The very earliest dictionaries of English were actually glossaries that translated Latin words into Old English - the form of English spoken before about 1100 A.D.
The monolingual dictionary (one that lists English words and gives definitions in English) didn't appear until 1600 - so Shakespeare did much of his work without even the possibility of looking things up! For the first century or so, these dictionaries only defined hard words. It wasn't until the 18th century that dictionaries grew and included most meanings of even common words. During that century most of the features we associate with dictionaries first appeared, such as pronunciations, etymologies and parts of speech. In the nineteenth century dictionaries of English began to attempt to cover the whole vocabulary.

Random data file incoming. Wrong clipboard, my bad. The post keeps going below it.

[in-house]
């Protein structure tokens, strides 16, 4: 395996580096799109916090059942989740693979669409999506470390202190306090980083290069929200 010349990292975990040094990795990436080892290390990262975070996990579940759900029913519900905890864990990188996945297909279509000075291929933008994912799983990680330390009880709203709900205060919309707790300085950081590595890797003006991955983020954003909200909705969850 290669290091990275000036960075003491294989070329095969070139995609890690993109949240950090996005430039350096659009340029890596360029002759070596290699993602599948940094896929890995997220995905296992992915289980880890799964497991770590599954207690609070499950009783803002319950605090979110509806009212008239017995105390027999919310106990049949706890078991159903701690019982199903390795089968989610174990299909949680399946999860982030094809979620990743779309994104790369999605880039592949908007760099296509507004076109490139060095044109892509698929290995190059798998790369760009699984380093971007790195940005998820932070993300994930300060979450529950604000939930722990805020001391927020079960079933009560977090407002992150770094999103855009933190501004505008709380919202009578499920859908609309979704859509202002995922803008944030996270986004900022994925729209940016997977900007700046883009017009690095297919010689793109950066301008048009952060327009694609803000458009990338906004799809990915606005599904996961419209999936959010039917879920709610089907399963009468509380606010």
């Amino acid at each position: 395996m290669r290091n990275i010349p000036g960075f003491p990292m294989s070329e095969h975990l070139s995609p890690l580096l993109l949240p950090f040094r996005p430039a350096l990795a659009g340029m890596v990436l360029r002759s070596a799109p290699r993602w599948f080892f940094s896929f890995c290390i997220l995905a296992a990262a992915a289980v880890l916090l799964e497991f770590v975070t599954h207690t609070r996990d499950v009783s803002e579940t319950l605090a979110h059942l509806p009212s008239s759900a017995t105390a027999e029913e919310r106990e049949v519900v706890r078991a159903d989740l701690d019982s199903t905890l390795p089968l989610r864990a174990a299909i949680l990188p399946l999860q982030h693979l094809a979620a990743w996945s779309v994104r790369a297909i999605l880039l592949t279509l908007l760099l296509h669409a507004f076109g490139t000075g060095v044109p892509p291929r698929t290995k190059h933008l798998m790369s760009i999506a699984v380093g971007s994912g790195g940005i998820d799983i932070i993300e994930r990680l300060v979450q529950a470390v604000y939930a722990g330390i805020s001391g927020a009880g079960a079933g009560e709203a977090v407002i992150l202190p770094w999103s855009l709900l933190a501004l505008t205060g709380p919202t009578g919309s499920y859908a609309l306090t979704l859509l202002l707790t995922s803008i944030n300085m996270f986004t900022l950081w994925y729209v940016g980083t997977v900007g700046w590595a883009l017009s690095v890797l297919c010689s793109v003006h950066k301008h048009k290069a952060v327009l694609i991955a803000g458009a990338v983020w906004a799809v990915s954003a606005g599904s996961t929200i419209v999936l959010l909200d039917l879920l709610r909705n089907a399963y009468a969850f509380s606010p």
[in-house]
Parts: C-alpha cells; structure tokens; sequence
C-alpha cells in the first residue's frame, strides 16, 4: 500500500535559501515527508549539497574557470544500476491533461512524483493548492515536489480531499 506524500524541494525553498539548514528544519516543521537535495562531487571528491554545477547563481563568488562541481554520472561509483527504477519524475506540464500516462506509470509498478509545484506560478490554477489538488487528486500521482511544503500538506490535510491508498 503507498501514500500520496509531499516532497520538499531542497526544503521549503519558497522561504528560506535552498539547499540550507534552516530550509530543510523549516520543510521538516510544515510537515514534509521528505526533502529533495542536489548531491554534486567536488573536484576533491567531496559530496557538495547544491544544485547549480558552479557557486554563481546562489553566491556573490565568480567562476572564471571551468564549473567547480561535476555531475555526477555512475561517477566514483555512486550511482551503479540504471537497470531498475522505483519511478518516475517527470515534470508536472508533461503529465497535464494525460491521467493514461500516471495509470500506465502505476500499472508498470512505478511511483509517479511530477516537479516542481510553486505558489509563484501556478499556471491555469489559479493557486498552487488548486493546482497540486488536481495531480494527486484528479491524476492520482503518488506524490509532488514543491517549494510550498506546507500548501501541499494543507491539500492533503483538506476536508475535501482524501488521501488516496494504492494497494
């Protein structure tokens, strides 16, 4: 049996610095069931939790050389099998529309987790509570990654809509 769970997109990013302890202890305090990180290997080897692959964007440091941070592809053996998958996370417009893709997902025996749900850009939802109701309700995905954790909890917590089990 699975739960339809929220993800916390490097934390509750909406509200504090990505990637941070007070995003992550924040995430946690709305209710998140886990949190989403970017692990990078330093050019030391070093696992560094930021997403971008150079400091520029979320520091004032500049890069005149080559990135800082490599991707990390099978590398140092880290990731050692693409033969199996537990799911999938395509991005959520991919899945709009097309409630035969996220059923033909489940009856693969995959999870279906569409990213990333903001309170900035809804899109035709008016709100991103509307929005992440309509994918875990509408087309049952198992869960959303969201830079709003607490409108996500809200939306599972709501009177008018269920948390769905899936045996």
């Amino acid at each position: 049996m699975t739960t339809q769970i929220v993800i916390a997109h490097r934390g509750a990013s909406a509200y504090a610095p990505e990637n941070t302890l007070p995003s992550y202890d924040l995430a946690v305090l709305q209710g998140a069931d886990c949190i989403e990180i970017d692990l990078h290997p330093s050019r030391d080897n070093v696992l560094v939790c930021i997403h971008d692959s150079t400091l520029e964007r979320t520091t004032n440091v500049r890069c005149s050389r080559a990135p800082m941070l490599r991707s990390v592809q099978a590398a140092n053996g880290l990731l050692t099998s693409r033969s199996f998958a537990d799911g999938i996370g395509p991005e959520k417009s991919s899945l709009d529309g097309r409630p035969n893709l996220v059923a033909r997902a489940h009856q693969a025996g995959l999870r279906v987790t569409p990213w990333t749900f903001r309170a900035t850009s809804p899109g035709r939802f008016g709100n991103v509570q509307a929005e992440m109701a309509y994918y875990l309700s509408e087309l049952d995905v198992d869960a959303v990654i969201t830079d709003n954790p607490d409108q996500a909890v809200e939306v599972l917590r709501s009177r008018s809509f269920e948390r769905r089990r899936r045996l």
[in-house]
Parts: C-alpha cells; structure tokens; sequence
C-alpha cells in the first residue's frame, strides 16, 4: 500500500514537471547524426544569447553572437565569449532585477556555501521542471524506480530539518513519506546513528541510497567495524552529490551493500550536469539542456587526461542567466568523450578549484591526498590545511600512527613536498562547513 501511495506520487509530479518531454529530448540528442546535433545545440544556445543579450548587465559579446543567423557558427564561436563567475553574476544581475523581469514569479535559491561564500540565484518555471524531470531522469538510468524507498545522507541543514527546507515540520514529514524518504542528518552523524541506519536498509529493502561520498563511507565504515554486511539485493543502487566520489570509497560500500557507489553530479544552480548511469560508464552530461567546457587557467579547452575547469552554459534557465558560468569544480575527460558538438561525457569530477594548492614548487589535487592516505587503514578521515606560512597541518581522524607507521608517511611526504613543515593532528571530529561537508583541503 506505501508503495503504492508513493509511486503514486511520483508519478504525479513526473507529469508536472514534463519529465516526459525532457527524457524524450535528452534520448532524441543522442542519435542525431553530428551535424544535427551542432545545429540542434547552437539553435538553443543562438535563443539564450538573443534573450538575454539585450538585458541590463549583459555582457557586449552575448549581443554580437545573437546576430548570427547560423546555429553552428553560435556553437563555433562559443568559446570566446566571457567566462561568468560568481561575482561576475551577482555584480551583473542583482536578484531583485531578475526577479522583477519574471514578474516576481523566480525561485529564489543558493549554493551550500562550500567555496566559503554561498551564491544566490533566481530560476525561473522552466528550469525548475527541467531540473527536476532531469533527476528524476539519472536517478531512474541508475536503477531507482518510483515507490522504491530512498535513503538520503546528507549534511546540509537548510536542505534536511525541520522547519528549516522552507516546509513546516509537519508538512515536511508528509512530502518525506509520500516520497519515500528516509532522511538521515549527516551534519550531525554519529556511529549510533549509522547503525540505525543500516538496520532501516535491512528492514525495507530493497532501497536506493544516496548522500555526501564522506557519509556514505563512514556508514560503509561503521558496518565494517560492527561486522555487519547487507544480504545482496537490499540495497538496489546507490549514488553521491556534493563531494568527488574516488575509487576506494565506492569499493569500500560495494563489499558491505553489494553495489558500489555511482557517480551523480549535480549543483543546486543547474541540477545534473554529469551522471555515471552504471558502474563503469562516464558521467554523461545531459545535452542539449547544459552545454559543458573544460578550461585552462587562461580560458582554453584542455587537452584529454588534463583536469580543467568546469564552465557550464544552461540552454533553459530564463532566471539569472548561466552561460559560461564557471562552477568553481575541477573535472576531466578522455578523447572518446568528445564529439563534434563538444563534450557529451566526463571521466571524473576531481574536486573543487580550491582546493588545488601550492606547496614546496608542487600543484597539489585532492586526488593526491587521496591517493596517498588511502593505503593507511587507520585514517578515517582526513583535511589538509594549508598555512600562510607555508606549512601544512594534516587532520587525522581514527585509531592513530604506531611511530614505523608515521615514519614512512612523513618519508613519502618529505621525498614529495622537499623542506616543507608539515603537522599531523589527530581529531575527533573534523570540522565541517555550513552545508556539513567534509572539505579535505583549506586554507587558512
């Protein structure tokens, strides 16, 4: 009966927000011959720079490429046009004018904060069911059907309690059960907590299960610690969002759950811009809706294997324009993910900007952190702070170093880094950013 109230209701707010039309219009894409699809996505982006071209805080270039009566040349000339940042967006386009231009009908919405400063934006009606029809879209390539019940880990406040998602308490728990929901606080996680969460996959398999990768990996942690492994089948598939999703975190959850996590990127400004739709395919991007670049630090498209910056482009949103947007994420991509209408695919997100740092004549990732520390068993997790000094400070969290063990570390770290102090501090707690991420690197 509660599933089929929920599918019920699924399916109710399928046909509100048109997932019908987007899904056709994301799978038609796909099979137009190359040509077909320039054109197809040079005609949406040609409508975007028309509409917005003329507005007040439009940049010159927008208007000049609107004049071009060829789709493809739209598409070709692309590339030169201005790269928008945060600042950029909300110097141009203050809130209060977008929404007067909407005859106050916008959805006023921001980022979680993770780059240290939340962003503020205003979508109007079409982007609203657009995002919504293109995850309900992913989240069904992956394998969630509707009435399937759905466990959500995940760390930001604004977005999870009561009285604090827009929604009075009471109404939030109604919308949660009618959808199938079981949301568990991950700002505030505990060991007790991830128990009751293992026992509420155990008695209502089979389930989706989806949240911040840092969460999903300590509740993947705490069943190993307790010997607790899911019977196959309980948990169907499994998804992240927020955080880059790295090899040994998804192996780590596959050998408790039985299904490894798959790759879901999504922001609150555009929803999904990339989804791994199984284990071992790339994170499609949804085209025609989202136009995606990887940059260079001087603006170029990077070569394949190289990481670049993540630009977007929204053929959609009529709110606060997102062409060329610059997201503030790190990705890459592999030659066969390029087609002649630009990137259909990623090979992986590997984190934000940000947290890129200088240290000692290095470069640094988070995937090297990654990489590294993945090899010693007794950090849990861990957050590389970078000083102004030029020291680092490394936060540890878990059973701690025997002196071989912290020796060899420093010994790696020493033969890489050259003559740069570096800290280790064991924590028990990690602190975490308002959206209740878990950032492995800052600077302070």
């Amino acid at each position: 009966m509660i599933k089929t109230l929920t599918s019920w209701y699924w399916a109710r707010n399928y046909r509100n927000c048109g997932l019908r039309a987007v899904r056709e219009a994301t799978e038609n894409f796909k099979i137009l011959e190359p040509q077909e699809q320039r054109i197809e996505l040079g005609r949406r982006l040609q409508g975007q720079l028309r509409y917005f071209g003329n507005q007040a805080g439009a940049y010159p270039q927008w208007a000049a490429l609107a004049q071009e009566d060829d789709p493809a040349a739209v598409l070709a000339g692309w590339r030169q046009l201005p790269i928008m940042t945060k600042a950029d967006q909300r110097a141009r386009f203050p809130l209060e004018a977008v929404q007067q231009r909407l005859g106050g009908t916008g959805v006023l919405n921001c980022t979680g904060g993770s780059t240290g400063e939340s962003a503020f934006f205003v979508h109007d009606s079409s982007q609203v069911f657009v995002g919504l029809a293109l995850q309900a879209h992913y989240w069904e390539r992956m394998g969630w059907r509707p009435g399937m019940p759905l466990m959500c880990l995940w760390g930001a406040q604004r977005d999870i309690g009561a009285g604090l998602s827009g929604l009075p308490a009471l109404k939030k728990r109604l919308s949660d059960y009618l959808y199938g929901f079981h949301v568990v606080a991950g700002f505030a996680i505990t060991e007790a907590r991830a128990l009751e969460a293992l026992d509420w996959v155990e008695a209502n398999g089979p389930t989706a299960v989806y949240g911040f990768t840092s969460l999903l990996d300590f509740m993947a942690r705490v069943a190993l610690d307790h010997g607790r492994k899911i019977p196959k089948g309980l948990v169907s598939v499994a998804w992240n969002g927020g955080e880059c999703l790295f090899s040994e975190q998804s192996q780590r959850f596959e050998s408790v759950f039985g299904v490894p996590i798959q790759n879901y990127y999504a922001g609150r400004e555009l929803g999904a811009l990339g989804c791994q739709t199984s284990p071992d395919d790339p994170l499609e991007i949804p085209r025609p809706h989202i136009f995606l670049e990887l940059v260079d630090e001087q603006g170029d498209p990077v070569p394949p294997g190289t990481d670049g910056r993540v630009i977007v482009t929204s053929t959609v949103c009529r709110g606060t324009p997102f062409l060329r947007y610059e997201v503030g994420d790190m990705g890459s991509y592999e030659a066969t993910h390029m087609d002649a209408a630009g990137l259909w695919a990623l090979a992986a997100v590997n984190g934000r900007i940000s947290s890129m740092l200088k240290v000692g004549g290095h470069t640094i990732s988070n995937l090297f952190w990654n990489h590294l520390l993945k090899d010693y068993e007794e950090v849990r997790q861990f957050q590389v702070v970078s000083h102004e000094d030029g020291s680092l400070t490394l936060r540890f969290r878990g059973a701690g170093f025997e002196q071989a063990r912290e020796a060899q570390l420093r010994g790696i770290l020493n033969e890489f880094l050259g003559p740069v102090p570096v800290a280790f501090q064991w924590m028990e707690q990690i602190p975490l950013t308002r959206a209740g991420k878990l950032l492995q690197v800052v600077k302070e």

Large collections of examples of word usage were built up and used as the basis for the dictionary. In the twentieth century dictionaries became yet more inclusive covering slang, technical and regional language not previously admitted.
Dictionaries for different purposes and groups (for example pocket dictionaries and foreign learners' dictionaries) began to appear. With the advent of the computer it became possible to use computer databases as the source of language evidence alongside or instead of examples on file cards and eventually to publish dictionaries electronically on CD-ROM and online.